Part of me wondered if I could learn how to be a better, practicing gay man myself. Though I was having the time of my life plumbing a deeper, weirder hole of diva-worship with spinsters of two centuries ago, I had the feeling I was missing out on the “real” fun of being a young gay boy. I’d come out three years earlier at nineteen and had never questioned my sexuality. But I worried I was holding onto the repression and self-hate of my closeted years, that there was something wrong with me for not craving sex, that I was, despite being nominally out, still in the closet, since I’d only had sex a handful of times. Was I, in some twisted way, addicted to the sick comforts of the closet?
It turned out that a love of dramatic women is gayer than anal sex. In How to Be Gay, David argues that gay men’s admiration for Judy Garland and Joan Crawford and Whitney Houston and Beyoncé is not just a shared cultural experience, but a fact of identification and expression at the core of homosexuality. David describes the way that queer men take mainstream pop figures—almost always powerful, emotionally vibrant women—and remake them in their imaginations as camp icons.
He shows how gay men relate to the excess femininity that normative culture dismisses as unserious, insisting that gay men are not making fun of women, that we find solidarity in their plight. David presents diva-worship and the queering of straight culture as a process so endemic to gayness as to take on something that transcends erotics. As I proofread the manuscript, his thesis spoke directly to me: Male homosexuality is a cultural act even more than it is a sex act.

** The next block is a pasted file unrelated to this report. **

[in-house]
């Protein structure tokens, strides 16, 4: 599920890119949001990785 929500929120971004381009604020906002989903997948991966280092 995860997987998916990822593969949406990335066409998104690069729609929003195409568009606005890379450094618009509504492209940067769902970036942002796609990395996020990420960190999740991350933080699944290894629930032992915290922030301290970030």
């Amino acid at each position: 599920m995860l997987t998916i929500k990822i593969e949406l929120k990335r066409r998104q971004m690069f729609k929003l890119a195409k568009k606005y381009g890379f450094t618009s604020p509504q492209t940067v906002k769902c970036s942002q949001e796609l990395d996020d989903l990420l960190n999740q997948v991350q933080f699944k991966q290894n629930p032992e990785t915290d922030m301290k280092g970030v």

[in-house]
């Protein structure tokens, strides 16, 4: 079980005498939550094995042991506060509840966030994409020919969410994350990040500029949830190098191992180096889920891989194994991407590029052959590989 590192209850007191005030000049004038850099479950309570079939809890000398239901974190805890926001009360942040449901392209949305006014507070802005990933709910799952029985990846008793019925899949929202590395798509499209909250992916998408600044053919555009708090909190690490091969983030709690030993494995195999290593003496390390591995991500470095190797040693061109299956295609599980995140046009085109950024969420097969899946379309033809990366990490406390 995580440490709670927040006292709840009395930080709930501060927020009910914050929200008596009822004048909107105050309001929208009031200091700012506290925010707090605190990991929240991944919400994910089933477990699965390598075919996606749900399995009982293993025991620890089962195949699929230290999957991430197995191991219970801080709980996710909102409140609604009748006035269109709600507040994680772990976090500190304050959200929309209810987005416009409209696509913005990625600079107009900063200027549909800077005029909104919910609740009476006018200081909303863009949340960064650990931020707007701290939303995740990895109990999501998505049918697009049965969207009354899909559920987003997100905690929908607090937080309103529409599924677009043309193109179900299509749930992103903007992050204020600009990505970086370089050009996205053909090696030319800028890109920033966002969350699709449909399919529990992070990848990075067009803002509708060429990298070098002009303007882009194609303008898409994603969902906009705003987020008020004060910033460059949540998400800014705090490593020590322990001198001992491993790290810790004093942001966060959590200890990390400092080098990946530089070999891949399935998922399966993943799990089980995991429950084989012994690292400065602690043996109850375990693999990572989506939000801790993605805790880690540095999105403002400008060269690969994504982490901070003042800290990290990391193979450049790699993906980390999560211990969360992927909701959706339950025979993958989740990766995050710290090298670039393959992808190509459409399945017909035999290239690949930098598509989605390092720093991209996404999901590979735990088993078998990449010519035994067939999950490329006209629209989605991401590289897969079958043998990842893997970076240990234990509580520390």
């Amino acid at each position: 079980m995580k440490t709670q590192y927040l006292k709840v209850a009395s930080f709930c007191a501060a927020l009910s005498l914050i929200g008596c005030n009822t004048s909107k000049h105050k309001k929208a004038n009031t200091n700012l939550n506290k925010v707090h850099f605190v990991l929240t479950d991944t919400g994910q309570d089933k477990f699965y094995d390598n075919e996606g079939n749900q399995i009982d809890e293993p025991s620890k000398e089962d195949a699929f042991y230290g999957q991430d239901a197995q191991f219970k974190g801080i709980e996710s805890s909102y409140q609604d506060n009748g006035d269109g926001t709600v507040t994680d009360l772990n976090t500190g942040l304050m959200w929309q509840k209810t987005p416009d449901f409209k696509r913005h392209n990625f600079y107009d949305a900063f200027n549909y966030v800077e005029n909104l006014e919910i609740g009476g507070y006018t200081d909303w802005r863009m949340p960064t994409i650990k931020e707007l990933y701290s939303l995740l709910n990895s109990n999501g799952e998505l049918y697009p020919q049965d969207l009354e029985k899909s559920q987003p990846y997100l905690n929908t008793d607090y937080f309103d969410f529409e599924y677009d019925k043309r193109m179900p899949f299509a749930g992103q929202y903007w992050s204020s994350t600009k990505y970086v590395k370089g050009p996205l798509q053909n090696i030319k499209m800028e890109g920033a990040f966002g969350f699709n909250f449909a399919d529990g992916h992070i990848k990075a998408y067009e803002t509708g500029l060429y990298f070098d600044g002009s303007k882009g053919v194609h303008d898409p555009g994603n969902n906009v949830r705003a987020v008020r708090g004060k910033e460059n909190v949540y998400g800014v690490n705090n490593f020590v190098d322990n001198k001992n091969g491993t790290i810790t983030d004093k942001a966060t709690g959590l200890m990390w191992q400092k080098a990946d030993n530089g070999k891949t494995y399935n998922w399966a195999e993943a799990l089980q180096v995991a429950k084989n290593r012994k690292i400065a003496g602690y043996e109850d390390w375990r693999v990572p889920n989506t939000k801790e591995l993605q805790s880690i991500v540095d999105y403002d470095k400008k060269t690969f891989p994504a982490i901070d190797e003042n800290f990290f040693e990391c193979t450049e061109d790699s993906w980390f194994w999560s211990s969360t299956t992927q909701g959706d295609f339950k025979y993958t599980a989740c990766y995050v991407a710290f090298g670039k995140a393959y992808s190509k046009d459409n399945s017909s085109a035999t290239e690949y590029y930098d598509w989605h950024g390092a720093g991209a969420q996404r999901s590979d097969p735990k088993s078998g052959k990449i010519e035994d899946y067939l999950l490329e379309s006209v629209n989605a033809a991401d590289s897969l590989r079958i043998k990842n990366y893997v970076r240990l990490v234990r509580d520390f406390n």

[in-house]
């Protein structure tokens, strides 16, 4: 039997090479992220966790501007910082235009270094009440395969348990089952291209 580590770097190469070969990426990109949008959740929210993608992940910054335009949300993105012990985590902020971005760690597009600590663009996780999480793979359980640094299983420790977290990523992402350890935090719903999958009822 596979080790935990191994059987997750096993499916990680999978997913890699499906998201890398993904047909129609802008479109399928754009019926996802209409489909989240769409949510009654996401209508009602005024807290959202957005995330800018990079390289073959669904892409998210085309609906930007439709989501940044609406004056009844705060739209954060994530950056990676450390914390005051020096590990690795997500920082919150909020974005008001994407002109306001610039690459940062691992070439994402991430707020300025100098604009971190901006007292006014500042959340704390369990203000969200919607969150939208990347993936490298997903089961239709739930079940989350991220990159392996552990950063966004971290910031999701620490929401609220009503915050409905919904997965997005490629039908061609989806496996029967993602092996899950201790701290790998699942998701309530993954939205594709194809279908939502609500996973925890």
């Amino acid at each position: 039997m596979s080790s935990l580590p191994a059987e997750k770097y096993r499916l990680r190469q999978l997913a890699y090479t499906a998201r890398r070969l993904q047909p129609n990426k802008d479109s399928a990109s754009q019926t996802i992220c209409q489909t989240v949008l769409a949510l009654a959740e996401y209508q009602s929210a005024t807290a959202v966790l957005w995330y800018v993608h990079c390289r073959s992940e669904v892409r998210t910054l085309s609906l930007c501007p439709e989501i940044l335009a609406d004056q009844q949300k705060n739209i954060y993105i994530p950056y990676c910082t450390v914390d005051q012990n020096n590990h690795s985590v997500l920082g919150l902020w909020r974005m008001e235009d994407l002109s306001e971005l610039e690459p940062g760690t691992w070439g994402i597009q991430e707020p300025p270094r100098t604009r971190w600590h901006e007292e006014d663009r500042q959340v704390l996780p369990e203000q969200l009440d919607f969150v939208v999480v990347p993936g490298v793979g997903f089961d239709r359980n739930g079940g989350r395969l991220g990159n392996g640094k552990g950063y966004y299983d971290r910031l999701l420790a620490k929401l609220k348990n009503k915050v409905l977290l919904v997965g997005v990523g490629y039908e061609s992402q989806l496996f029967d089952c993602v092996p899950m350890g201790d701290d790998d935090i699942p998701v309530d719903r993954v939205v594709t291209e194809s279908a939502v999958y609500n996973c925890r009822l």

If David was right, I was the real thing. My whole inner life revolved around fabulous, misunderstood women.
My whole inner life revolved around fabulous, misunderstood women.
But glamour doesn’t do it for me. I’ve had brief flings with the typical figures of gay male diva worship—tantrum-throwing starlets and wildly demanding pop stars (Lady Gaga and Mariah Carey and Lindsay Lohan, to name a few)—yet I’ve never been completely seduced by them in the way I’m ravaged by decidedly unglamorous women: housewives in Orange County and spinsters in New England and dental hygienists on Long Island.
Denise, Jill, and Marlene were my gateway divas. They were my mom’s friends and, as a kid, I was desperate to know everything about them. I loved hearing about the turkey burgers Denise ordered at diners, the trips to the public library Jill made to read old issues of Soap Opera Digest, the labyrinthine stories Marlene told about her coworkers. My mom’s standing phone calls with her friends were the highlights of my week. I’d beg my mom to repeat all the things she heard about them as soon as she hung up. I found a beauty in their unremarkable, yet somehow totally juicy routines. I pleaded for the news on Denise, Jill, and Marlene the way other boys whined for a 10 p.m. bedtime or a Nintendo 64.